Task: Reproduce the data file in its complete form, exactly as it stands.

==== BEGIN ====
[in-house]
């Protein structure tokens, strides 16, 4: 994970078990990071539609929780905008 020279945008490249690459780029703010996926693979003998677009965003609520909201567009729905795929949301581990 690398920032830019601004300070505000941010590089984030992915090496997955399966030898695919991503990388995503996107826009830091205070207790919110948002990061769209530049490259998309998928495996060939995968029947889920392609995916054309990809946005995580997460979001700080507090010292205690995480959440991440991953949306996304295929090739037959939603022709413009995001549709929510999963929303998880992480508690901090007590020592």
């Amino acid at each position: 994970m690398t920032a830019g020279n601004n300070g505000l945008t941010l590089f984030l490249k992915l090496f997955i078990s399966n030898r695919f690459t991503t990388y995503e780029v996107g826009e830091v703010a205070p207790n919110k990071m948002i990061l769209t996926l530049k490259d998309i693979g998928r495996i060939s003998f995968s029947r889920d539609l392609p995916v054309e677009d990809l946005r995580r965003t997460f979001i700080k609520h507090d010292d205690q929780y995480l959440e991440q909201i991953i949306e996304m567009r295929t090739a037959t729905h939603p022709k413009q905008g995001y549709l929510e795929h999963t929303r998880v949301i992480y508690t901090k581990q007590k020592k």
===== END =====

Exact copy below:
[in-house]
């Protein structure tokens, strides 16, 4: 994970078990990071539609929780905008 020279945008490249690459780029703010996926693979003998677009965003609520909201567009729905795929949301581990 690398920032830019601004300070505000941010590089984030992915090496997955399966030898695919991503990388995503996107826009830091205070207790919110948002990061769209530049490259998309998928495996060939995968029947889920392609995916054309990809946005995580997460979001700080507090010292205690995480959440991440991953949306996304295929090739037959939603022709413009995001549709929510999963929303998880992480508690901090007590020592």
């Amino acid at each position: 994970m690398t920032a830019g020279n601004n300070g505000l945008t941010l590089f984030l490249k992915l090496f997955i078990s399966n030898r695919f690459t991503t990388y995503e780029v996107g826009e830091v703010a205070p207790n919110k990071m948002i990061l769209t996926l530049k490259d998309i693979g998928r495996i060939s003998f995968s029947r889920d539609l392609p995916v054309e677009d990809l946005r995580r965003t997460f979001i700080k609520h507090d010292d205690q929780y995480l959440e991440q909201i991953i949306e996304m567009r295929t090739a037959t729905h939603p022709k413009q905008g995001y549709l929510e795929h999963t929303r998880v949301i992480y508690t901090k581990q007590k020592k």